One saving grace for the American people could be the vaccines currently in development. President Donald Trump announced Operation Warp Speed in May to mass-produce millions of doses of vaccines in advance — not knowing if the candidate regimens would even be effective.

That is the critical turn we are all waiting for. On Nov. 13, President Trump outlined his plan to deliver the vaccine now, after it was announced Pfizer had developed a vaccine that was 90 percent effective.

Trump stated, “In July, my administration reached an agreement with Pfizer to provide $1.95 billion to support the mass manufacturing and distribution of 100 million doses, with the option to purchase a total of 600 million doses shortly thereafter.  Our investment will make it possible for the vaccine to be provided by Pfizer free of charge… We will work to secure an emergency use authorization, which should be coming down extremely soon.  And my administration will then coordinate the distribution of the vaccine, and it will be approved, I think — again, it will be approved very, very quickly, we hope.”

The hurdles include the normal process for getting drugs approved, Trump noted, stating, “The average development timeline for the vaccine, including clinical tests and manufacturing, can take 8 to 12 years.  Through Operation Warp Speed, we’re doing it in less than one year.  If you had a different administration with different people, what we’ve done would have taken, in my opinion, three, four, five years, and it would have been in the FDA forever.”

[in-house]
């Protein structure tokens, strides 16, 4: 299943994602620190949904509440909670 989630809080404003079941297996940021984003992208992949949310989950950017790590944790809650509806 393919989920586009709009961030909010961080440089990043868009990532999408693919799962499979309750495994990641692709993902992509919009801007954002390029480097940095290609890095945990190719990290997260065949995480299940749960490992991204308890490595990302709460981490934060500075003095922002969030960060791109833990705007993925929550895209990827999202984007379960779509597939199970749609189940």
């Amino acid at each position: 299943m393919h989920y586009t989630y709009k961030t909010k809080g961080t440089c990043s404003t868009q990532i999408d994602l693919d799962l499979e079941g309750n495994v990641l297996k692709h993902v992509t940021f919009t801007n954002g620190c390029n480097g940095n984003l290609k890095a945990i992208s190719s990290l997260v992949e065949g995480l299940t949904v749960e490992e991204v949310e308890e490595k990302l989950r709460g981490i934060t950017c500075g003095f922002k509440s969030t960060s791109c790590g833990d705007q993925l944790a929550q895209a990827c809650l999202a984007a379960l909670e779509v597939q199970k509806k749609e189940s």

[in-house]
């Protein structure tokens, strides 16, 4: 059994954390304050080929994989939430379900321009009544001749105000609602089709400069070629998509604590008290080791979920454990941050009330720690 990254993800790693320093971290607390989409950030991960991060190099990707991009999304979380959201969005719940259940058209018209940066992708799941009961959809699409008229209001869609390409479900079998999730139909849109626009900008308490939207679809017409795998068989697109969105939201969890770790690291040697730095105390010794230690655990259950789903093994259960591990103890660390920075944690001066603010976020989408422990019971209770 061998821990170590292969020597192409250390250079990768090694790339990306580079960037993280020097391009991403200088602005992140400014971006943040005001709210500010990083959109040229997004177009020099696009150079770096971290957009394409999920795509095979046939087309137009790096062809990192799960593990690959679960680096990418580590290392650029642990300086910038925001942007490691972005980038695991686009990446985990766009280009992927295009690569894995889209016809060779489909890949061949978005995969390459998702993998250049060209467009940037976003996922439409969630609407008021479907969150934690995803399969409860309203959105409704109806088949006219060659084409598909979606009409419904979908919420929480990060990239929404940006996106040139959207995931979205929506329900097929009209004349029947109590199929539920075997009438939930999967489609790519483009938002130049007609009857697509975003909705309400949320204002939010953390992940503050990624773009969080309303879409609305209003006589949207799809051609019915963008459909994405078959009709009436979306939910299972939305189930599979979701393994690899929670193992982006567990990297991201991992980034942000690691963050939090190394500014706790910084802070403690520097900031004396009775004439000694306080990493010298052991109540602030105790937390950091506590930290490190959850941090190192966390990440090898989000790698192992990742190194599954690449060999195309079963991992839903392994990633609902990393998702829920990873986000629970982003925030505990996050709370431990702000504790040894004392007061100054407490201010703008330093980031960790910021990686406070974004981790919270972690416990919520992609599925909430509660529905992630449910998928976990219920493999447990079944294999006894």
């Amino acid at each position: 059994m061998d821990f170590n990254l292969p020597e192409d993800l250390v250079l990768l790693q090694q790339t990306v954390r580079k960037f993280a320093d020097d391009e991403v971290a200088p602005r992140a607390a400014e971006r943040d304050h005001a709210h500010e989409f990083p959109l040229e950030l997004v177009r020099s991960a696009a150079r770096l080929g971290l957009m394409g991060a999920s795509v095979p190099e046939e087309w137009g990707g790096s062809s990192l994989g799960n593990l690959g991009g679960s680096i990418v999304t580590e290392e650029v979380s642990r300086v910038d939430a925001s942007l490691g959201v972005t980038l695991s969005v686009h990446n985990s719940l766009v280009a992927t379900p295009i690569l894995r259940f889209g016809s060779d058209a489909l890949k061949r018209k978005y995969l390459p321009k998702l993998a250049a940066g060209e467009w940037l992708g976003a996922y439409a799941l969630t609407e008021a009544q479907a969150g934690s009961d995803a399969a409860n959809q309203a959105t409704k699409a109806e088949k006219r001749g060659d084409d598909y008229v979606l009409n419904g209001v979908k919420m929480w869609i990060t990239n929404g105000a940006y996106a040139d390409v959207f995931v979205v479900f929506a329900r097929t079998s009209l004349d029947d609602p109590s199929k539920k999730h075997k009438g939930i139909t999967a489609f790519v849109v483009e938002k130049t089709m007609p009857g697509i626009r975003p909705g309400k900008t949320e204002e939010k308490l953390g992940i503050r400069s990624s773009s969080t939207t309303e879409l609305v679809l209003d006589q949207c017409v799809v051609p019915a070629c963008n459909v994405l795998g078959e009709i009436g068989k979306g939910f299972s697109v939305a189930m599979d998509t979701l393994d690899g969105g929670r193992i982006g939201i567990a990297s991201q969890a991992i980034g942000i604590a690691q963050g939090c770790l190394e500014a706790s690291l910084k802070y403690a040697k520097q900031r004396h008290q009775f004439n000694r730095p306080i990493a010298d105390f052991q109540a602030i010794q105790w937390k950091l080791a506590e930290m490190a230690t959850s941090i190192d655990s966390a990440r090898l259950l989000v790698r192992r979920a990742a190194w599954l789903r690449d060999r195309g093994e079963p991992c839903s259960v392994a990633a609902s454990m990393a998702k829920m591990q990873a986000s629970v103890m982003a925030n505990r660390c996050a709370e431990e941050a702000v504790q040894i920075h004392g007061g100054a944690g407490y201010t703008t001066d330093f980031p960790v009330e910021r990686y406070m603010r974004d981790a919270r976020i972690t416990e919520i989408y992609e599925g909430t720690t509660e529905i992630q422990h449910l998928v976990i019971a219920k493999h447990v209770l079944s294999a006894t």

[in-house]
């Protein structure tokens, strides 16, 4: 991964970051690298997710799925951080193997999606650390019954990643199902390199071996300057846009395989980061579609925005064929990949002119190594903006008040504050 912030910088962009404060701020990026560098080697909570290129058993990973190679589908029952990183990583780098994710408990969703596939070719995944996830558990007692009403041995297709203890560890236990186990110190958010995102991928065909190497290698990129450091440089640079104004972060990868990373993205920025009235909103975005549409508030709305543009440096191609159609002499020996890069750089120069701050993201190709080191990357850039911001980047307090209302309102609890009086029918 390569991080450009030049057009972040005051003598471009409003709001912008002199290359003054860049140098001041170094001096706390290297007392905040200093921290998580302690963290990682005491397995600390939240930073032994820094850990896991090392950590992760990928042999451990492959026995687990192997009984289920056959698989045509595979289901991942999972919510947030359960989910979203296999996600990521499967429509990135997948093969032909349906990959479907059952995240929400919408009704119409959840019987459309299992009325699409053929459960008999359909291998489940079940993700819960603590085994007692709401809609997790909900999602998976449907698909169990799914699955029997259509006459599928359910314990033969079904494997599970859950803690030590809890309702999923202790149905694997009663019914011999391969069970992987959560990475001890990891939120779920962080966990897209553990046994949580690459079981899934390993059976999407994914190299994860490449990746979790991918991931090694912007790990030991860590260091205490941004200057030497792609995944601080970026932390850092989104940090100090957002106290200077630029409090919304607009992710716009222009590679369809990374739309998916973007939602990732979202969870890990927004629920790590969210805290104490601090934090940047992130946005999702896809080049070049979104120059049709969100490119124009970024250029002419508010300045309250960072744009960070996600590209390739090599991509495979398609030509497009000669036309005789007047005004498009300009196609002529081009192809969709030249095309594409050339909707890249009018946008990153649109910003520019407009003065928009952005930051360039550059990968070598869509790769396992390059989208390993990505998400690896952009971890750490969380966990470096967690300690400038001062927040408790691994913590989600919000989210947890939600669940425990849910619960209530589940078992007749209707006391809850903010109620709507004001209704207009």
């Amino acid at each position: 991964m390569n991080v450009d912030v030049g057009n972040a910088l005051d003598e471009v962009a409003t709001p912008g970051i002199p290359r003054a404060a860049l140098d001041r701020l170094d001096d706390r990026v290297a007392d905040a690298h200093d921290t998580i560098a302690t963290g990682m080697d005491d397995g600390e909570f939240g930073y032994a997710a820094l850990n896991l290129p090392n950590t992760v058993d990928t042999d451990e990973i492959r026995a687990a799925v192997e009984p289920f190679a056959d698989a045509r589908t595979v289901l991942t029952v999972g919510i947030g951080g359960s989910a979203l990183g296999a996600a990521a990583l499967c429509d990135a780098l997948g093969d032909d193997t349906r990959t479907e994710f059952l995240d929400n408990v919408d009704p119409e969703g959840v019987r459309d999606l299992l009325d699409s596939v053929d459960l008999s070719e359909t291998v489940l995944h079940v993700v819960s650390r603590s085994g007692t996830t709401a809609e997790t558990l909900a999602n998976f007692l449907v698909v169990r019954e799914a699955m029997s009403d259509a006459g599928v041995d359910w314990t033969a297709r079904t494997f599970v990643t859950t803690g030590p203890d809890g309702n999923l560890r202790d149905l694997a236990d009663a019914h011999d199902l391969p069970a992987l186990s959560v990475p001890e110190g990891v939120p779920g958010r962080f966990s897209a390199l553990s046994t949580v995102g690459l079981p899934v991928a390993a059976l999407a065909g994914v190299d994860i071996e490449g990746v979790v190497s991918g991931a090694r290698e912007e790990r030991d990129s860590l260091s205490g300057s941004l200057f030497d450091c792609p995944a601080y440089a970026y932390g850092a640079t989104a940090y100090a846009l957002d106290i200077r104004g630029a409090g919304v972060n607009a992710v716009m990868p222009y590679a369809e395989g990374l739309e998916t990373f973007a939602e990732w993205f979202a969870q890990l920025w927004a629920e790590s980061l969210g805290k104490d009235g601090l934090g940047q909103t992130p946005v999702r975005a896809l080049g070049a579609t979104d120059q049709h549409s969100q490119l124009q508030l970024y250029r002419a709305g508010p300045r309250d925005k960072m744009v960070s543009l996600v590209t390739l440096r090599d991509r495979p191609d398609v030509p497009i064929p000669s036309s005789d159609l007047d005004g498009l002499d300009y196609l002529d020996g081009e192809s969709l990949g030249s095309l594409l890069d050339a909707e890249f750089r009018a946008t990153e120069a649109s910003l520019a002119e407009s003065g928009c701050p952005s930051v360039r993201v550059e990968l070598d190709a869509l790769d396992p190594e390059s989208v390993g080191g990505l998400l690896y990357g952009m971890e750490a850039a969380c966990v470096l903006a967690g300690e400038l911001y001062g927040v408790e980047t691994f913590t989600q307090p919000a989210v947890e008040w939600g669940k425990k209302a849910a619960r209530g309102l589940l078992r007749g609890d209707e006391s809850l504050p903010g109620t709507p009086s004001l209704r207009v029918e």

In the meantime, New York Gov. Cuomo threw cold water on the idea of administering the vaccine in New York, stating on Nov. 9, “We can’t let this vaccination plan go forward the way that Trump and his administration is designing it.”

Later, Cuomo seemed more concerned about who would get credit for approving the vaccine in remarks on Nov. 17, accusing President Trump of rushing the process, stating, “nobody is going to trust him saying it’s a safe vaccine. But you’re going to see this play out, they’ll do what’s called an emergency authorization by the FDA… I think that could happen as soon as January where the FDA, because Trump will push them, will say we authorized the drug for emergency use, and you could see it starting in January before Biden gets into office and that’s why I’m pushing so hard to make sure that we have a process in place to check what the FDA says before people start getting the vaccine in New York.”

So, watch for the pivot to occur, if and when the vaccine ready and an emergency use authorization is put into place by the Trump administration.

Would Biden really rescind the emergency use of the vaccine once distribution has begun or cast doubt on the vaccine’s efficacy, creating public fear and destroying his nascent push for unity following the razor-thin election margins? Seems doubtful, but Gov. Cuomo and other Democratic governors seem determined to make the restrictions on the American people last as long as possible. And if Bidens wins, we’ll find out soon enough if that means the whole country, too.

Robert Romano is the Vice President of Public Policy at Americans for Limited Government. Reproduced with permission. Original here.